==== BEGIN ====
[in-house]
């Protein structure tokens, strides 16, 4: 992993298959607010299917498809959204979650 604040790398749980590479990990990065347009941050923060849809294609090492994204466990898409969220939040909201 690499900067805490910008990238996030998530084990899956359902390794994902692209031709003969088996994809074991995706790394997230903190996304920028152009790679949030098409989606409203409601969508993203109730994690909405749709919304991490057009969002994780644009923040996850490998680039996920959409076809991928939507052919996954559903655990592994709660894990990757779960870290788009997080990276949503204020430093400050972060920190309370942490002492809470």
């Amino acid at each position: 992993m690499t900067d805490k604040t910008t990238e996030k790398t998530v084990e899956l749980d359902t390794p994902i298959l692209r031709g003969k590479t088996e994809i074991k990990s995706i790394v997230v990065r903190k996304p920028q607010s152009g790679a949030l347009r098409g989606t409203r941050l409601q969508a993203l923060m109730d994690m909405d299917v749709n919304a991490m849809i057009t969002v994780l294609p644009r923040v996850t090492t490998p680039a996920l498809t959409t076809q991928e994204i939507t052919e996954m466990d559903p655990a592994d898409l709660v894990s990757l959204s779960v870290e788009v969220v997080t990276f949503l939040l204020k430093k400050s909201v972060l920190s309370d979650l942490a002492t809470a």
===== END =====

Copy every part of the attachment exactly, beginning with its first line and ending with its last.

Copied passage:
[in-house]
């Protein structure tokens, strides 16, 4: 992993298959607010299917498809959204979650 604040790398749980590479990990990065347009941050923060849809294609090492994204466990898409969220939040909201 690499900067805490910008990238996030998530084990899956359902390794994902692209031709003969088996994809074991995706790394997230903190996304920028152009790679949030098409989606409203409601969508993203109730994690909405749709919304991490057009969002994780644009923040996850490998680039996920959409076809991928939507052919996954559903655990592994709660894990990757779960870290788009997080990276949503204020430093400050972060920190309370942490002492809470």
């Amino acid at each position: 992993m690499t900067d805490k604040t910008t990238e996030k790398t998530v084990e899956l749980d359902t390794p994902i298959l692209r031709g003969k590479t088996e994809i074991k990990s995706i790394v997230v990065r903190k996304p920028q607010s152009g790679a949030l347009r098409g989606t409203r941050l409601q969508a993203l923060m109730d994690m909405d299917v749709n919304a991490m849809i057009t969002v994780l294609p644009r923040v996850t090492t490998p680039a996920l498809t959409t076809q991928e994204i939507t052919e996954m466990d559903p655990a592994d898409l709660v894990s990757l959204s779960v870290e788009v969220v997080t990276f949503l939040l204020k430093k400050s909201v972060l920190s309370d979650l942490a002492t809470a």